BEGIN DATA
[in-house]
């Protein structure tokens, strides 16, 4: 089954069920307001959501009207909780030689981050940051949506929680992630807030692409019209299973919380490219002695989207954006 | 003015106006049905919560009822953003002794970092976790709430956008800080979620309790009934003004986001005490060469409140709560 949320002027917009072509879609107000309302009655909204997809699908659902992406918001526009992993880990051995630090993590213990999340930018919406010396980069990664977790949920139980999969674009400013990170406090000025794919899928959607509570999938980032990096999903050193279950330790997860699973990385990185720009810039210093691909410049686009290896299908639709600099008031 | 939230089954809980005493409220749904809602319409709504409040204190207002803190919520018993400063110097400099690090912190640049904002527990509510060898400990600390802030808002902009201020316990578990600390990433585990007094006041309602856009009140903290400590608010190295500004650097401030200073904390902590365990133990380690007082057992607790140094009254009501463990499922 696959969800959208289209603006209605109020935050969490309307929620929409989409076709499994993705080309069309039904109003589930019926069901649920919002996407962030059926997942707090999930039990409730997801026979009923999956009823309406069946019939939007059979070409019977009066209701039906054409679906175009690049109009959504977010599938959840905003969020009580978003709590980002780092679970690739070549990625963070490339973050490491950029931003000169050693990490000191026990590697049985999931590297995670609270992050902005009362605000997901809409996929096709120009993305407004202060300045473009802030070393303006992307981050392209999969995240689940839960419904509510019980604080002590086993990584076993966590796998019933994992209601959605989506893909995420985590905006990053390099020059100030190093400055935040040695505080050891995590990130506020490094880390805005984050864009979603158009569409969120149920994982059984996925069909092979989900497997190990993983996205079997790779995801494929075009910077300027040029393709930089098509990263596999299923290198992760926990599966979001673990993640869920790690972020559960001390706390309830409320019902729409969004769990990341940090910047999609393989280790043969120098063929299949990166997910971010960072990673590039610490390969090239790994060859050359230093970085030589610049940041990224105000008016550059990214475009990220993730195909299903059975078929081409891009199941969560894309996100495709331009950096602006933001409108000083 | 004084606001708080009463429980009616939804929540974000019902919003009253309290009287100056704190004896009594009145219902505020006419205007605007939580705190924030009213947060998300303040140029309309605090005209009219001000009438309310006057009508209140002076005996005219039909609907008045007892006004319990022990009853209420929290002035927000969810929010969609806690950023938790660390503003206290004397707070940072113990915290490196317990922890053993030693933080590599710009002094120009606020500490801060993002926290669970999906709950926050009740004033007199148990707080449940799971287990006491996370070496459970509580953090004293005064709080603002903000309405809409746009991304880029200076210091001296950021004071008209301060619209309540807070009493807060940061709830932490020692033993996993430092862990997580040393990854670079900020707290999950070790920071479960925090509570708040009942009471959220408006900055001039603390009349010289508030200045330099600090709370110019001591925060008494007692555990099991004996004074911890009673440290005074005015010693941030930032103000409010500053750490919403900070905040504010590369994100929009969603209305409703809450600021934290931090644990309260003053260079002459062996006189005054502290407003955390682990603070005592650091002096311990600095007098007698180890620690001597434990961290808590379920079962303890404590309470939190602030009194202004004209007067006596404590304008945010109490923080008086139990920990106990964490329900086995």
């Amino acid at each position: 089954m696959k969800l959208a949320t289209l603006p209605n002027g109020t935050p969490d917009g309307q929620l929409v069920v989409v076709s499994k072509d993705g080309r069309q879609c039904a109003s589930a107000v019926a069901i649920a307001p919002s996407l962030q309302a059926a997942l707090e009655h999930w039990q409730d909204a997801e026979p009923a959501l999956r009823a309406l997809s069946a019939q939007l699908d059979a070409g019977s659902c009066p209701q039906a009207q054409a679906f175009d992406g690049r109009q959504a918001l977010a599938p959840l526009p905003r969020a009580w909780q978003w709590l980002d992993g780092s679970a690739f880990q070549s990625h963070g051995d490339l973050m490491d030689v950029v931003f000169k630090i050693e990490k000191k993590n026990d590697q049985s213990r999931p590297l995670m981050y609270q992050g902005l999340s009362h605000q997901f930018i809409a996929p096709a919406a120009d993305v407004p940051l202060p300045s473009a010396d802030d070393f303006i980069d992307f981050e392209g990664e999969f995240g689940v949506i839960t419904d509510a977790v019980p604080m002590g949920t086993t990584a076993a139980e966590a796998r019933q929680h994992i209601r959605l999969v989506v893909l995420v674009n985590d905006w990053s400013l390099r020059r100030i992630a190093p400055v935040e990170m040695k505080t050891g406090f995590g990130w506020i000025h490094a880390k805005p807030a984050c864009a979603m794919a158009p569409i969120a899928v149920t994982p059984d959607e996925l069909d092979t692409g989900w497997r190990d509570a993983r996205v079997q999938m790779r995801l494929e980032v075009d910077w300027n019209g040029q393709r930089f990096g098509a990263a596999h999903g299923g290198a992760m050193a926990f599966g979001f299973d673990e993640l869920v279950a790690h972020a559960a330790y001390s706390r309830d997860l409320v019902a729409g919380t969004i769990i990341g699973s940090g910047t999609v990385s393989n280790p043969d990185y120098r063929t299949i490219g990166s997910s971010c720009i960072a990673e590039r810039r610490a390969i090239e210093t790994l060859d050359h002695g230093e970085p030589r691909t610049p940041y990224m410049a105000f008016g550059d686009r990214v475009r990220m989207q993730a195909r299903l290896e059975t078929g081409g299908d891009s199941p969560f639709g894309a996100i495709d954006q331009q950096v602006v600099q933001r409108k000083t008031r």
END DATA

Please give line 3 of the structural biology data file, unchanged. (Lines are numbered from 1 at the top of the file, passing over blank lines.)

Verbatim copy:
């Amino acid at each position: 089954m696959k969800l959208a949320t289209l603006p209605n002027g109020t935050p969490d917009g309307q929620l929409v069920v989409v076709s499994k072509d993705g080309r069309q879609c039904a109003s589930a107000v019926a069901i649920a307001p919002s996407l962030q309302a059926a997942l707090e009655h999930w039990q409730d909204a997801e026979p009923a959501l999956r009823a309406l997809s069946a019939q939007l699908d059979a070409g019977s659902c009066p209701q039906a009207q054409a679906f175009d992406g690049r109009q959504a918001l977010a599938p959840l526009p905003r969020a009580w909780q978003w709590l980002d992993g780092s679970a690739f880990q070549s990625h963070g051995d490339l973050m490491d030689v950029v931003f000169k630090i050693e990490k000191k993590n026990d590697q049985s213990r999931p590297l995670m981050y609270q992050g902005l999340s009362h605000q997901f930018i809409a996929p096709a919406a120009d993305v407004p940051l202060p300045s473009a010396d802030d070393f303006i980069d992307f981050e392209g990664e999969f995240g689940v949506i839960t419904d509510a977790v019980p604080m002590g949920t086993t990584a076993a139980e966590a796998r019933q929680h994992i209601r959605l999969v989506v893909l995420v674009n985590d905006w990053s400013l390099r020059r100030i992630a190093p400055v935040e990170m040695k505080t050891g406090f995590g990130w506020i000025h490094a880390k805005p807030a984050c864009a979603m794919a158009p569409i969120a899928v149920t994982p059984d959607e996925l069909d092979t692409g989900w497997r190990d509570a993983r996205v079997q999938m790779r995801l494929e980032v075009d910077w300027n019209g040029q393709r930089f990096g098509a990263a596999h999903g299923g290198a992760m050193a926990f599966g979001f299973d673990e993640l869920v279950a790690h972020a559960a330790y001390s706390r309830d997860l409320v019902a729409g919380t969004i769990i990341g699973s940090g910047t999609v990385s393989n280790p043969d990185y120098r063929t299949i490219g990166s997910s971010c720009i960072a990673e590039r810039r610490a390969i090239e210093t790994l060859d050359h002695g230093e970085p030589r691909t610049p940041y990224m410049a105000f008016g550059d686009r990214v475009r990220m989207q993730a195909r299903l290896e059975t078929g081409g299908d891009s199941p969560f639709g894309a996100i495709d954006q331009q950096v602006v600099q933001r409108k000083t008031r």